in determining the level of advancement of osteogenic tumor.
Biopsy is a confirmatory test performed after complete examination and image testing. It is more
specific for determining the type of tumor and its grade. Biopsy can be performed in two ways either
by open or closed method.
1. Closed or Needle Biopsy
A small sample of tumor is extracted with the help of needle and biopsy is performed by the fine
needle aspiration cytology (FNAC) and core needle technique.
2. Open or Incisional (Surgical) Biopsy
The tumor is extracted through the surgical cut on skin.
Management and Treatment
Treatment regimes differ for patients depending on the nature of the cancer found in the body i.e.
whether the tumor is localized or metastasized. There are three categories based on which,
management and treatment of osteosarcoma can be particularly specified, namely
For such cases, a combination of both chemotherapy and surgery to remove the tumor is followed,
wherein chemotherapy may be carried out both before and after surgery. External radiation therapy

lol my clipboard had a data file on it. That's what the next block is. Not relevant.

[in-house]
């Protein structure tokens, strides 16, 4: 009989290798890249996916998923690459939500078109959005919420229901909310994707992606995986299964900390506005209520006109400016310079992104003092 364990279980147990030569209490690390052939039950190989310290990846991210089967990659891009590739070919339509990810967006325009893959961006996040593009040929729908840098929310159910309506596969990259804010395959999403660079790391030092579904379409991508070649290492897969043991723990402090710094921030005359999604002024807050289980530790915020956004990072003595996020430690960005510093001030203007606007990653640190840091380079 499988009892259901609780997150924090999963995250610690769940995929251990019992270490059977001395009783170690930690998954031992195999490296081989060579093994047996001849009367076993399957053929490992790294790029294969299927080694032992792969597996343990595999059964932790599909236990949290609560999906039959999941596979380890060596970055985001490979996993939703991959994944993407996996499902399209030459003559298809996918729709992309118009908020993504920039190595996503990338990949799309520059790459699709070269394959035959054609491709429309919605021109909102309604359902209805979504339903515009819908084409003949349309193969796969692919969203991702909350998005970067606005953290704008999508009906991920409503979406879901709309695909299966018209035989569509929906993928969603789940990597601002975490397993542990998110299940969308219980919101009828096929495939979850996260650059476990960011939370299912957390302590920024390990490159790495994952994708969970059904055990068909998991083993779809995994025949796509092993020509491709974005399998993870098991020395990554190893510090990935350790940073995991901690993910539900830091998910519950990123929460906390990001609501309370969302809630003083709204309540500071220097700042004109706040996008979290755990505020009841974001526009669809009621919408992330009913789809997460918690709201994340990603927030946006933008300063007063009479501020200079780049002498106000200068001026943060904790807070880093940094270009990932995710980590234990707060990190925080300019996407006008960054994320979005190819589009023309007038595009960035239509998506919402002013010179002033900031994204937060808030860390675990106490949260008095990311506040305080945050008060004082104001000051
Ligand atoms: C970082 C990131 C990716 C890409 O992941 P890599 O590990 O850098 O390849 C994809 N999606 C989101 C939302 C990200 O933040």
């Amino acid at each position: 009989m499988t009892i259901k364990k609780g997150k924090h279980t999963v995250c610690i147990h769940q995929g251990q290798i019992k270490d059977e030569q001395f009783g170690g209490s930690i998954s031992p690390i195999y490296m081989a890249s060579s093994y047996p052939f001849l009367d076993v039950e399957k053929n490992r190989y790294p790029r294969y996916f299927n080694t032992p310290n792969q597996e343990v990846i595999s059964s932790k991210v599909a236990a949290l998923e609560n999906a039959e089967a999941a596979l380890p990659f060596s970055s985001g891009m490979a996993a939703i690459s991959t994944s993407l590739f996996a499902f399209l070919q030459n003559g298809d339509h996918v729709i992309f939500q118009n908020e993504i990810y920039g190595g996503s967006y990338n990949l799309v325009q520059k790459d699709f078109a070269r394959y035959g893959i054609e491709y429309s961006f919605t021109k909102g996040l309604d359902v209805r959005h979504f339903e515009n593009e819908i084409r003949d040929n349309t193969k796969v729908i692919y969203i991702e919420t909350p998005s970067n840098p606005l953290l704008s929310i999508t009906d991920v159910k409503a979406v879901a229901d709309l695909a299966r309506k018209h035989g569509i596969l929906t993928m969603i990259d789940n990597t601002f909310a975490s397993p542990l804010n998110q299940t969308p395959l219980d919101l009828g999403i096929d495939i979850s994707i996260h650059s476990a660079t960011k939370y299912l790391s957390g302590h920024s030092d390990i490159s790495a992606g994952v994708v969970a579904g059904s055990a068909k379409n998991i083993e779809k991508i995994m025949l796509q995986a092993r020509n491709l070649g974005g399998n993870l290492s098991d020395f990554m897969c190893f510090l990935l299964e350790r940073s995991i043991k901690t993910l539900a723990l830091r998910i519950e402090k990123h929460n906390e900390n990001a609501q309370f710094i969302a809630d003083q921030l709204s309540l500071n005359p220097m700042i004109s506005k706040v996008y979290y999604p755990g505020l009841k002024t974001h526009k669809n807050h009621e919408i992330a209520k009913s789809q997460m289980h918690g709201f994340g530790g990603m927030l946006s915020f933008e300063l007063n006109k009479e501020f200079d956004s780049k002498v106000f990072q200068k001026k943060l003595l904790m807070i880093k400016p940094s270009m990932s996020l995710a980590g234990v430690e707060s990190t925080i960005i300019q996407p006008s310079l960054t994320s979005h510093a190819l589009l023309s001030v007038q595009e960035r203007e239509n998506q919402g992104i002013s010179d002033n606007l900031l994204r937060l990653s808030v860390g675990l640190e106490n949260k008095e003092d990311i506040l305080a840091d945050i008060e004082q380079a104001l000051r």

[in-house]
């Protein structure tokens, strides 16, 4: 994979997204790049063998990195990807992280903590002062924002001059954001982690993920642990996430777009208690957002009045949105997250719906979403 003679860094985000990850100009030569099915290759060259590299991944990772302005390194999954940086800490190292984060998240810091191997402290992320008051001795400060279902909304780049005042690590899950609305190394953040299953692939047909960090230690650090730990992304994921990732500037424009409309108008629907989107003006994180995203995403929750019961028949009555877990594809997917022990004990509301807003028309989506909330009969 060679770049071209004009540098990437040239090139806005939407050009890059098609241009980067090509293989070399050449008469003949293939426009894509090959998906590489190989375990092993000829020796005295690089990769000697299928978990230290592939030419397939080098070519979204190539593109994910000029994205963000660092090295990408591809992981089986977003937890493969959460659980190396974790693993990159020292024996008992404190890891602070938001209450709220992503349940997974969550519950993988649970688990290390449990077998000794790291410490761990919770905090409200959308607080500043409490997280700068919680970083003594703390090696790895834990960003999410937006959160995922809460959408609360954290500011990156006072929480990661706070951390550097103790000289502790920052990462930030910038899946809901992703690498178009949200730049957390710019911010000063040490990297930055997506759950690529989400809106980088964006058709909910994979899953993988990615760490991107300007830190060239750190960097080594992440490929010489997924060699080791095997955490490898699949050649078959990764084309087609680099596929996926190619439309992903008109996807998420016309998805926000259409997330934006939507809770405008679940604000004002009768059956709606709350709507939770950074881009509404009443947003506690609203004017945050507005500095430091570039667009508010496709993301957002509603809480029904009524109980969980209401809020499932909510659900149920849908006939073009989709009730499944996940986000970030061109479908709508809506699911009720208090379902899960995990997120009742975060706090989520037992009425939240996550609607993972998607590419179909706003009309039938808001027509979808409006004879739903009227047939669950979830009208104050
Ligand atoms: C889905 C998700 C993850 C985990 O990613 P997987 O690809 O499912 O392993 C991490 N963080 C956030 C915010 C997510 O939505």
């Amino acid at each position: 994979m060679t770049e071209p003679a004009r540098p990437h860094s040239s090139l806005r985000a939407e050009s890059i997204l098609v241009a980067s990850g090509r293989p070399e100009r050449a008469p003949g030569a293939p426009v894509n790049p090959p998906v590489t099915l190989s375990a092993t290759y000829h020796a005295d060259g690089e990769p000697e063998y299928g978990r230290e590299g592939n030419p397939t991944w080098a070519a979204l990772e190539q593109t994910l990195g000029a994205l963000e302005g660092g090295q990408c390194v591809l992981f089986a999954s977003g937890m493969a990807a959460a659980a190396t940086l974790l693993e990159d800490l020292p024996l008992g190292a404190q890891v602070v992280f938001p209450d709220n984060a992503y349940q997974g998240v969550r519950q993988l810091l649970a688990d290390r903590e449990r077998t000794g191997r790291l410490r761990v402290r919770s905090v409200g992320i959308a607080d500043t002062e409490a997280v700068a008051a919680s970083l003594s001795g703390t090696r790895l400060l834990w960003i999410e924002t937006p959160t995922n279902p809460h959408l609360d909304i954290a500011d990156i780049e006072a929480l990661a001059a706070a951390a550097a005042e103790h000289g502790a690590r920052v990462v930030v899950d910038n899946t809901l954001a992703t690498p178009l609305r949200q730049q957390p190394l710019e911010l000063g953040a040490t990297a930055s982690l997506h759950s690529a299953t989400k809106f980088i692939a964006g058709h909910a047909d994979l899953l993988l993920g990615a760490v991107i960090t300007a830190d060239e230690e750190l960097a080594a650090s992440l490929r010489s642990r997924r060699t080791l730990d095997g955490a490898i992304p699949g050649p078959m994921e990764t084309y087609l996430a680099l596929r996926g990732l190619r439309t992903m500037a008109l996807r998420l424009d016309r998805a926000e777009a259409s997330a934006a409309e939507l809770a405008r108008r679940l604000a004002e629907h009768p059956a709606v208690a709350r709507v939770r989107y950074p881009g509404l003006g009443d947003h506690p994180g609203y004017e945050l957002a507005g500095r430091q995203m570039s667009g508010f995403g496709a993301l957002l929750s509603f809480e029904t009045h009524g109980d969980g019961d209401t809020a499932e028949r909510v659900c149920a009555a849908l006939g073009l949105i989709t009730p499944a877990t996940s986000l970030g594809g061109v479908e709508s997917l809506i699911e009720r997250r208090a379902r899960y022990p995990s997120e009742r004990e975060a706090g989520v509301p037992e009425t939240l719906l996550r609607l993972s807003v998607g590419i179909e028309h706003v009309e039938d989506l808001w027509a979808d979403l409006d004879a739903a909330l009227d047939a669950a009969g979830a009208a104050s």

may also be used for treatment. In this therapy, high-energy external radiation beams penetrates
through the tissues, delivering the radiations into the areas where cancer cells are present.
Complete surgical resection which may include amputation, or removal of tumor without amputation
and replacement of bone and joints with prosthetic devices is important for complete cure.
Most common site of metastases is lung. If metastasectomy is possible, it is done. If not, then
chemotherapy is considered.
Cancer reappearance in the treated patients is termed as recurrent osteosarcoma. Such patients
should undergo surgery followed by post-operative chemotherapy. Most recurrences of osteosarcoma
occurs in the lungs. Treatments are most effective when the diagnosis is carried out at earlier stages
and the chances of complete recovery also rise with effective management.
The mere mention of the word cancer imbalances the state of mind but, to facing this hurdle
determination to overcome is the key.